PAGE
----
Local government agencies sometimes enact short-term building moratoriums for certain areas to further assess changes in land use patterns or slow growth. Those moratoriums imposed across a large area usually do not constitute a taking. But what if a moratorium is imposed solely and specifically as to a singled-out property? Does that moratorium give rise to a taking? According to a recent court of appeal opinion, the answer is no, at least when that moratorium is imposed as a penalty against the property owner for violating local building codes.
In June of last year, the U.S. Supreme Court issued a unanimous opinion in Horne v. Department of Agriculture holding that California raisin handlers could assert a takings claim as an affirmative defense to an enforcement action filed by the United States. I am happy to point out that in our analysis of the Supreme Court's decision, we explained that "[n]o court has yet found that the Hornes were subject to an unconstitutional taking; rather, the Supreme Court merely held that the jurisdictional argument relied on by the Ninth Circuit to avoid a decision on the merits was ...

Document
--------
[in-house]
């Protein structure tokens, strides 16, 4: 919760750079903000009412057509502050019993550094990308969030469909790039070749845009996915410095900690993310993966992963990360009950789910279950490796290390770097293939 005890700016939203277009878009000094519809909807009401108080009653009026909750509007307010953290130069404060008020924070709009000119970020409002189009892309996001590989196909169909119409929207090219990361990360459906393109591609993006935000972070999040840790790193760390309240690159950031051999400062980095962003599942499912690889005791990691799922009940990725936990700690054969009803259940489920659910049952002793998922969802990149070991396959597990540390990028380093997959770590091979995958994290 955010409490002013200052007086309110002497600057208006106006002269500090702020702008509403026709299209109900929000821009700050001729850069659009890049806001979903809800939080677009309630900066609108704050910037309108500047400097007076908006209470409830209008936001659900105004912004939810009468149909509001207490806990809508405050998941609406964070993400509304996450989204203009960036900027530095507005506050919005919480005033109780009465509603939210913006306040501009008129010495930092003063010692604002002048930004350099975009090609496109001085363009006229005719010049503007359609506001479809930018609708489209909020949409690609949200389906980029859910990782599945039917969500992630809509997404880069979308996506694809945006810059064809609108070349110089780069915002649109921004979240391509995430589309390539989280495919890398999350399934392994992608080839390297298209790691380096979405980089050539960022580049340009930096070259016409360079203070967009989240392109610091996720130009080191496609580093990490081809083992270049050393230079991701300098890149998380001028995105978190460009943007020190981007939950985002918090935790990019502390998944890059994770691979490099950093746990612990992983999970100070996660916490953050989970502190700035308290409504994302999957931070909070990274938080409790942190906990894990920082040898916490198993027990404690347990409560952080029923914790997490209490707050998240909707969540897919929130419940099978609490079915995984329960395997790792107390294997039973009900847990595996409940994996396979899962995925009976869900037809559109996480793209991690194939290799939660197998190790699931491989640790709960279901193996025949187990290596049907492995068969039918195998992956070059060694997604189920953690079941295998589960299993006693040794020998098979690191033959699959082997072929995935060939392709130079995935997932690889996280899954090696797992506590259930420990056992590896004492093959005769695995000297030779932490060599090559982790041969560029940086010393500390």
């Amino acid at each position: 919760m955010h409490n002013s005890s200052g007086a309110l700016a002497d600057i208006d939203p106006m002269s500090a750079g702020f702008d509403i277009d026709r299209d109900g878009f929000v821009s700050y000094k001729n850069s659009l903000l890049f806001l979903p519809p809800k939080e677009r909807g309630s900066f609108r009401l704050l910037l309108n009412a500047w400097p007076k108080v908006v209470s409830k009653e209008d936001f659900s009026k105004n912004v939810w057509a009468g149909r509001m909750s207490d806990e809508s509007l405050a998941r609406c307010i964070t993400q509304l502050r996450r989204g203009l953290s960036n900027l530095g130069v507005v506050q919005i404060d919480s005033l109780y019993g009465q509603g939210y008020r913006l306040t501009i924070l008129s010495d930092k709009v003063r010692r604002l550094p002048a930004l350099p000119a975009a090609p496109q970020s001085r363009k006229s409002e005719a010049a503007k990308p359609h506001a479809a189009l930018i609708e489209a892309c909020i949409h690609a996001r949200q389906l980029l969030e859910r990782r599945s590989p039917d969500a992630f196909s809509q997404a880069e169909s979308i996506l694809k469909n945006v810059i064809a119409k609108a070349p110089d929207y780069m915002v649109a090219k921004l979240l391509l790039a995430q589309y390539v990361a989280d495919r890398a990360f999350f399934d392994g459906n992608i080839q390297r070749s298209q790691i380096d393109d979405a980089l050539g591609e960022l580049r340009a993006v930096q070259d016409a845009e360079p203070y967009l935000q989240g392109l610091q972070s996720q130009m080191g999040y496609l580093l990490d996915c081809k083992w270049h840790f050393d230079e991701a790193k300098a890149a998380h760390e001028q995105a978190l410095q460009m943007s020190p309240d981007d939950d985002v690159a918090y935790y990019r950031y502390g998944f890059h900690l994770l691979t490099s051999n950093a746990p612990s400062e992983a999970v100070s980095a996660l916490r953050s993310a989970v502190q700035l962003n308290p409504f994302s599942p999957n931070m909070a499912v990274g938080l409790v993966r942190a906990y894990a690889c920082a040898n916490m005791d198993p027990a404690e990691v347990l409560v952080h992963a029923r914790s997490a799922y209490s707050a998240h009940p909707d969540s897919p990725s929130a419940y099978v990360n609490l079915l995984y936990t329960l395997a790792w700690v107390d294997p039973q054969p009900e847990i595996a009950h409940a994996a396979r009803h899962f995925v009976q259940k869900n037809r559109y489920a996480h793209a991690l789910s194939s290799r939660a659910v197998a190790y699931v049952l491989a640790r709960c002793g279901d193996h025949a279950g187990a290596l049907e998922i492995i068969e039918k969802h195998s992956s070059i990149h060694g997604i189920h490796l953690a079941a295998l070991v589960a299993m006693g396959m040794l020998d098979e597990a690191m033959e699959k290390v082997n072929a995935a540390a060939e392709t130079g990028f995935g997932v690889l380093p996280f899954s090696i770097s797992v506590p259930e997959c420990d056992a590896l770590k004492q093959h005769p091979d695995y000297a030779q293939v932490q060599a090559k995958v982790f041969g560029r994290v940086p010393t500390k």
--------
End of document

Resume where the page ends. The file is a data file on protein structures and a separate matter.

California Eminent Domain Report is a one-stop resource for everything new and noteworthy in eminent domain in California. We cover all aspects of eminent domain in California, including condemnation, inverse condemnation and regulatory takings. We also keep track of current cases, project announcements, budget issues, legislative reform efforts and report on all major California eminent domain conferences and seminars.
Stay ConnectedRSS Feed
- CLIMATE CHANGE
- Court Decisions
- GOVERNMENT ADMINISTRATION
- Inverse Condemnation & Regulatory Takings
- New Legislation
- Public Agency Law
- Regulatory Reform and Proposed Rules
- Right to Take